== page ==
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How to Clean Wool Carpet

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Full-room carpeting made of wool is less common now than it used to be, but wool rugs are still very common. The following will help you properly clean wool carpeting or rugs, with some tips for spot and stain removal as well as general cleaning.

Routine maintenance for wool carpet and rugs should include regular vacuuming, annual cleaning (preferably by a professional - every two-to-three years is fine if you are easy on your rugs), and immediate removal of spills and spots.

Vacuuming

Vacuuming is not quite the same for wool as for other fibers. If you set the vacuum too low the beater brushes will cause damage. You'll eventually see excessive fuzzing. For this reason self-adjusting vacuum cleaners are not recommended since they adjust too deeply. Using machines made by Dyson may be a problem as well. Doing so will void the warranty for at least one major brand of wool carpeting. Apparently these vacuum cleaners are just too rough for wool.

Spots and Spills

Clean up spots and spills as fast as you can. Wool fiber is more prone to staining than many others, so quick cleanup is crucial. You can sop up liquids with white paper towels or a clean (preferably white) cotton cloth. Use a spoon to carefully scrape out semi-solids.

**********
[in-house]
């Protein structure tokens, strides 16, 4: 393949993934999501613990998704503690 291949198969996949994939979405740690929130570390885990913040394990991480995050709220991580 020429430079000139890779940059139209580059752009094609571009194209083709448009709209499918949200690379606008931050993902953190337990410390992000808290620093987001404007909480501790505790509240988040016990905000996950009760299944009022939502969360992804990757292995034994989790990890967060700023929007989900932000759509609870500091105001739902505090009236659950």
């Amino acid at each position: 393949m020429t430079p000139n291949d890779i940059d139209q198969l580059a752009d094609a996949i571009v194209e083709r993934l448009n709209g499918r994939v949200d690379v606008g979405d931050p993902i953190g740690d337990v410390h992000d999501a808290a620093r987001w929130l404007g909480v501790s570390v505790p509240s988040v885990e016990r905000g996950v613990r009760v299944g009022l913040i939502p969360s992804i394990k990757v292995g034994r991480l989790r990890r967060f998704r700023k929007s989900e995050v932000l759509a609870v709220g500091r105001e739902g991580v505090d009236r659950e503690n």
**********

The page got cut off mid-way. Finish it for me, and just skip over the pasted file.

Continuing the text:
Water may remove the rest of the spot. Apply a little at a time and remove it using white paper towels. If some discoloration remains, try water with a few drops of dish detergent (avoid highly-perfumed detergents; original blue Dawn or other clear ones are usually okay). If this is not enough you can try cleaning agents that are made specifically for wool carpet, which are widely available.

Dry the carpet quickly and thoroughly. Use a layer of white paper towels with some weight on it, and replace this as it gets wet. Once most moisture is removed you can fluff up the fibers with your fingers. A fan blowing on the spot is a good idea for finishing the drying.

To clean wool carpet, you can use one of the many powders designed for light cleaning. These are sprinkled over the whole carpet, brushed into the fibers, left for a while to absorb the dirt (follow the instructions on that come with the particular cleaning agent), and then vacuumed up. Pass slowly over the rug or carpeting when vacuuming, so you get most or all of the remaining cleaning residue.

For deep cleaning it is best to use a hot-water extraction system. Portable units can be used, but they are not the best. They have less suction power than the "truck mount" units that professionals use. This can lead to over-wetting of the fibers, which means there is some potential for mildew or at least a long drying time. For this reason it may be best to hire a good cleaning company to clean wool carpets and rugs. Be sure that the technician does sufficient "dry strokes" with the cleaning wand, to remove as much moisture as possible.

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